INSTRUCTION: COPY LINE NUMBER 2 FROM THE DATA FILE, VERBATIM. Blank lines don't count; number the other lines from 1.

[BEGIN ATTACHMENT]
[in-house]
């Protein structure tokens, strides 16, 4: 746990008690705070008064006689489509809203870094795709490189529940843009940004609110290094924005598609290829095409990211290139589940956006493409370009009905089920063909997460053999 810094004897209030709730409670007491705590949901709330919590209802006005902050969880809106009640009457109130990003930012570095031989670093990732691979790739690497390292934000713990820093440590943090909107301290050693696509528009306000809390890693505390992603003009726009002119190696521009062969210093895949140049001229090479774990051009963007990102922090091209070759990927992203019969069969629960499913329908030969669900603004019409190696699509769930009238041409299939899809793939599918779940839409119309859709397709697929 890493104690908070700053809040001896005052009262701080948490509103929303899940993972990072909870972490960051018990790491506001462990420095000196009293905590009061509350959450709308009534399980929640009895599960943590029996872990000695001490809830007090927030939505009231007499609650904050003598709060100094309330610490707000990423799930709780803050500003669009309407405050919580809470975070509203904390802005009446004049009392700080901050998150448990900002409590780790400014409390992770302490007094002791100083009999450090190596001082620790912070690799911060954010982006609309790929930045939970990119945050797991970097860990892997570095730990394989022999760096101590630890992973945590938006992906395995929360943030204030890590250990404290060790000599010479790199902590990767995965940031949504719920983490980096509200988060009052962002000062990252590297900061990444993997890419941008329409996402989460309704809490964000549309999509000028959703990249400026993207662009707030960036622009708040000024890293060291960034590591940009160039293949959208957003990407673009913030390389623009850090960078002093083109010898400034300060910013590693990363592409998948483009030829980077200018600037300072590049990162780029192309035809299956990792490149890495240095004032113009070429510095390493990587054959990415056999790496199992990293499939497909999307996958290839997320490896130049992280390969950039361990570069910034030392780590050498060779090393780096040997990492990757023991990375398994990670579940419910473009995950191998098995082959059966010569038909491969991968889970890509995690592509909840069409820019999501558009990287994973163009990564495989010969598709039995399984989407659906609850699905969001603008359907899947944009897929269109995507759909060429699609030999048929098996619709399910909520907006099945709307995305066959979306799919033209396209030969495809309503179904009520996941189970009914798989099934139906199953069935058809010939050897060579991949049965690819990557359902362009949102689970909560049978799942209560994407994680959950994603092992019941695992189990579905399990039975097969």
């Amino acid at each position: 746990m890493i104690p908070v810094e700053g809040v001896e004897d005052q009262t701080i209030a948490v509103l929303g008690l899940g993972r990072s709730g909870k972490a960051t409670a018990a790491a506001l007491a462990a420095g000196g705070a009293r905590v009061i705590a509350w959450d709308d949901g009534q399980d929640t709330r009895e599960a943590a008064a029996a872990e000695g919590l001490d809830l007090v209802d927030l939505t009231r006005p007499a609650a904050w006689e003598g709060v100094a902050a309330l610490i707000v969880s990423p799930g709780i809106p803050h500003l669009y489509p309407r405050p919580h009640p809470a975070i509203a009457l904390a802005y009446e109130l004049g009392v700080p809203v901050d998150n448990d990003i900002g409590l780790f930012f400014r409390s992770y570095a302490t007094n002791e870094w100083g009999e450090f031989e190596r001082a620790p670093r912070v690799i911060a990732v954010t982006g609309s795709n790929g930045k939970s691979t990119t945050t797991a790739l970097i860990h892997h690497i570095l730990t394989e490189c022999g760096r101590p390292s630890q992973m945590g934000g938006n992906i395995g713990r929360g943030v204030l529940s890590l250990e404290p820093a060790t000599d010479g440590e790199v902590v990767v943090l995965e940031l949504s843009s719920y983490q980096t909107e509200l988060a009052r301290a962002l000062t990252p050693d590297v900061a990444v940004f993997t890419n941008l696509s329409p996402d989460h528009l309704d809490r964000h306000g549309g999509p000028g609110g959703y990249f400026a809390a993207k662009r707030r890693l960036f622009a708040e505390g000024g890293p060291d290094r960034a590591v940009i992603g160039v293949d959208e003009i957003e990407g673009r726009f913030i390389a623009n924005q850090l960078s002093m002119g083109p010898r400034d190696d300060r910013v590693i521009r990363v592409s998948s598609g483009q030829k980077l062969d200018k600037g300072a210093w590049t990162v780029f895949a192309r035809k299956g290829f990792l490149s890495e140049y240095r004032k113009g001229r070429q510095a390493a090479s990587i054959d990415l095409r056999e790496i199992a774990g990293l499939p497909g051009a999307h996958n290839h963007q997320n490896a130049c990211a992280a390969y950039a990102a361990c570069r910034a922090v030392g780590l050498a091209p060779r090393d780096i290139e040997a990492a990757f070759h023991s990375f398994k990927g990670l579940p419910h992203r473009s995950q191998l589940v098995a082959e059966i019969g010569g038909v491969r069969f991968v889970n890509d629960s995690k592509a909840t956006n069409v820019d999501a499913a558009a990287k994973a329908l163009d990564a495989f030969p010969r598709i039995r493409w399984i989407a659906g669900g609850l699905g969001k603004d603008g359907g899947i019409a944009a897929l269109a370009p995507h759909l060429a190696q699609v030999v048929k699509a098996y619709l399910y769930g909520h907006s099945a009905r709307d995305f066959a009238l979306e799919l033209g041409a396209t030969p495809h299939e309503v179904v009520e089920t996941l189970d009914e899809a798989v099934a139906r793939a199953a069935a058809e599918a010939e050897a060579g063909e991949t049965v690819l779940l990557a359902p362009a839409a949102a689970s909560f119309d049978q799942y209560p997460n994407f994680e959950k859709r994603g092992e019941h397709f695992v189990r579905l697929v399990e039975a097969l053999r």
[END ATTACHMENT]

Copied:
């Protein structure tokens, strides 16, 4: 746990008690705070008064006689489509809203870094795709490189529940843009940004609110290094924005598609290829095409990211290139589940956006493409370009009905089920063909997460053999 810094004897209030709730409670007491705590949901709330919590209802006005902050969880809106009640009457109130990003930012570095031989670093990732691979790739690497390292934000713990820093440590943090909107301290050693696509528009306000809390890693505390992603003009726009002119190696521009062969210093895949140049001229090479774990051009963007990102922090091209070759990927992203019969069969629960499913329908030969669900603004019409190696699509769930009238041409299939899809793939599918779940839409119309859709397709697929 890493104690908070700053809040001896005052009262701080948490509103929303899940993972990072909870972490960051018990790491506001462990420095000196009293905590009061509350959450709308009534399980929640009895599960943590029996872990000695001490809830007090927030939505009231007499609650904050003598709060100094309330610490707000990423799930709780803050500003669009309407405050919580809470975070509203904390802005009446004049009392700080901050998150448990900002409590780790400014409390992770302490007094002791100083009999450090190596001082620790912070690799911060954010982006609309790929930045939970990119945050797991970097860990892997570095730990394989022999760096101590630890992973945590938006992906395995929360943030204030890590250990404290060790000599010479790199902590990767995965940031949504719920983490980096509200988060009052962002000062990252590297900061990444993997890419941008329409996402989460309704809490964000549309999509000028959703990249400026993207662009707030960036622009708040000024890293060291960034590591940009160039293949959208957003990407673009913030390389623009850090960078002093083109010898400034300060910013590693990363592409998948483009030829980077200018600037300072590049990162780029192309035809299956990792490149890495240095004032113009070429510095390493990587054959990415056999790496199992990293499939497909999307996958290839997320490896130049992280390969950039361990570069910034030392780590050498060779090393780096040997990492990757023991990375398994990670579940419910473009995950191998098995082959059966010569038909491969991968889970890509995690592509909840069409820019999501558009990287994973163009990564495989010969598709039995399984989407659906609850699905969001603008359907899947944009897929269109995507759909060429699609030999048929098996619709399910909520907006099945709307995305066959979306799919033209396209030969495809309503179904009520996941189970009914798989099934139906199953069935058809010939050897060579991949049965690819990557359902362009949102689970909560049978799942209560994407994680959950994603092992019941695992189990579905399990039975097969």